At the end of the Jason’s tale of woe, we get these two cool panels. Wrightson is still using nice brush strokes, which turns his dream demons into shifting, ethereal creatures, but the hatching doesn’t obscure their shapes completely, so their horror is still present. Notice that Jason is more solid, just enough so that he’s at the center of a shadowy maelstrom. The brush strokes imply movement, so that it feels like the demons are rushing toward Jason and sweeping him along. In Panel 2, Wrightson draws him looking upward, so that it feels that he’s staring back at the panel in which the dream demons attack him. Once again, the use of black in the panel adds to the horror – Jason’s eye contains all the fear and despair that the panel needs.
The Weird’s only recourse, according to him, is to kill the Jason (Batman doesn’t look kindly on this, as you might expect), so we get this tremendous panel as he snaps the bad guy’s neck. It’s a “Kid Miracleman” moment, as the Weird doesn’t think the Jason will be strong enough to resist the real bad guys (don’t worry about them) who have inhabited his body. Wrightson and Green drench this panel in black, and it’s interesting that Jason’s upturned face is lit while the Weird’s face is in black. The moment he draws is awful, too, because it’s frozen at the instant before the neck snap, so we’re always anticipating it. Once again, Wrightson uses brush strokes masterfully – the thin lines of Jason’s hair is linked to the shadow on the Weird’s left hand, which is linked to the thicker strokes of the Weird’s eyebrows (which are a bit crazy throughout the series). Even though he’s using a lot of black, we can imagine the sadness in the Weird’s eyes as he does what he has to do. I hate to compare and contrast 1988 DC with 2014 DC, but 25 years ago, we simply get a “snik” sound effect in the next panel to imply the Jason’s death. Today you can bet we’d get a panel showing it, even if the artist used restraint.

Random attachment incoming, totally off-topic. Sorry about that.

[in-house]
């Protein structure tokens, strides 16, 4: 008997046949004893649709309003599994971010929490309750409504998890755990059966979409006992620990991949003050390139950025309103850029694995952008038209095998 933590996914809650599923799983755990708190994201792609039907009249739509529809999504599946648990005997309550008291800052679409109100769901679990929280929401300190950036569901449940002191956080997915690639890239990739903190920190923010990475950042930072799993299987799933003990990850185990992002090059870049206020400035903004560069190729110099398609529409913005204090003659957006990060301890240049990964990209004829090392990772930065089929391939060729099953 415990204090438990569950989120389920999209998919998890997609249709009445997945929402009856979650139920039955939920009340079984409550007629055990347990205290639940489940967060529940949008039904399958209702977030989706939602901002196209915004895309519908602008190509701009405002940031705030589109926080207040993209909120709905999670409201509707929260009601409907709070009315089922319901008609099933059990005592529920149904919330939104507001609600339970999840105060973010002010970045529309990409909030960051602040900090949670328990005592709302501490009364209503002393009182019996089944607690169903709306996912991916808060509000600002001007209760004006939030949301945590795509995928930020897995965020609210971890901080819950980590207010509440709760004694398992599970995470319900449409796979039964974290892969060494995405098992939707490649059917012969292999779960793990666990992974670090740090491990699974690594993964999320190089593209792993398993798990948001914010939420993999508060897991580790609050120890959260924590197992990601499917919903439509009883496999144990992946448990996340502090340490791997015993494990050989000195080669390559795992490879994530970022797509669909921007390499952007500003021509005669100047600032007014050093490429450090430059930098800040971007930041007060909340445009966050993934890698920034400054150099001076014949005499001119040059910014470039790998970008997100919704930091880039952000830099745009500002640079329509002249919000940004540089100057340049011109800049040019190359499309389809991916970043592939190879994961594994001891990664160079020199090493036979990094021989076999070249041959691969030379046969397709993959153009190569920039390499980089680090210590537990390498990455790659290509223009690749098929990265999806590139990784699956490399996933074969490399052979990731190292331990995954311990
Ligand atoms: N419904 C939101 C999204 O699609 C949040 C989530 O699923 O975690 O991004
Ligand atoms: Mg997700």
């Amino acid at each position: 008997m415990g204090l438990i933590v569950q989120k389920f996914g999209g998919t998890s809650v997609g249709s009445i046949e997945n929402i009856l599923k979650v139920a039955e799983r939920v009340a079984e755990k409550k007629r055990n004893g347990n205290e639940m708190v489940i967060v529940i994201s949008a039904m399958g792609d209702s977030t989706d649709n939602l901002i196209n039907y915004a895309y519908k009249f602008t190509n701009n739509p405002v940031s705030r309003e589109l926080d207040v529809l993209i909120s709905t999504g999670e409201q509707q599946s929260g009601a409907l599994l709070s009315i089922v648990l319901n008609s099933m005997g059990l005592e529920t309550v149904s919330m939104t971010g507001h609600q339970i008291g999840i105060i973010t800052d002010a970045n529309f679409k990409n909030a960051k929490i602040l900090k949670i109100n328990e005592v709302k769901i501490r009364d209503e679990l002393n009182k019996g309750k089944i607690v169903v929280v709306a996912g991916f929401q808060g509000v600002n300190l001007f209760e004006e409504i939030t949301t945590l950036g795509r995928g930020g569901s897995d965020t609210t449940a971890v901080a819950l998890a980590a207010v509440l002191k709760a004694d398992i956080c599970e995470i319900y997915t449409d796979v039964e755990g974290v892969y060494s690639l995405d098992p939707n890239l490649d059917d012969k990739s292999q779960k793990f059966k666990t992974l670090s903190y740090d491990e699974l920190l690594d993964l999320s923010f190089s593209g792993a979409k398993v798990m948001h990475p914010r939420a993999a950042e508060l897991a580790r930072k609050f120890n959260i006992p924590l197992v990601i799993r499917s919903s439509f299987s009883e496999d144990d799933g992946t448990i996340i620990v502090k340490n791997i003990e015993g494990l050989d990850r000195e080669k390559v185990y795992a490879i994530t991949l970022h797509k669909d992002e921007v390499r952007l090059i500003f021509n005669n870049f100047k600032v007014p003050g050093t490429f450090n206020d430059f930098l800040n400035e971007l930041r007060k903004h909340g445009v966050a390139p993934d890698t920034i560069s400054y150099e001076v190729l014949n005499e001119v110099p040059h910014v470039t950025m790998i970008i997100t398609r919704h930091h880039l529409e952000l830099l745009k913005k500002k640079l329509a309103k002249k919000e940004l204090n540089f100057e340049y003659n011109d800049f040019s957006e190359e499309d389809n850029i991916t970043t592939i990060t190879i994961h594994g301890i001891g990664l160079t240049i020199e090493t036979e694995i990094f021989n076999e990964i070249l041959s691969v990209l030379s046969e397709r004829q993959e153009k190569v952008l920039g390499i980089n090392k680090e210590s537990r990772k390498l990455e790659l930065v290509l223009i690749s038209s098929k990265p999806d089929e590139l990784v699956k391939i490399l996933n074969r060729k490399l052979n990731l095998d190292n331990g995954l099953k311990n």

This is a nice example of Wrightson slowly becoming less precise with his art and more impressionistic. His artwork became less cartoony, but the quality remained high, of course. Tomorrow, Wrightson will team up with Starlin again to bring us one of the more ridiculous Batman comics of the 1980s. At least it was pretty! Meanwhile, the archives are always there for your edification!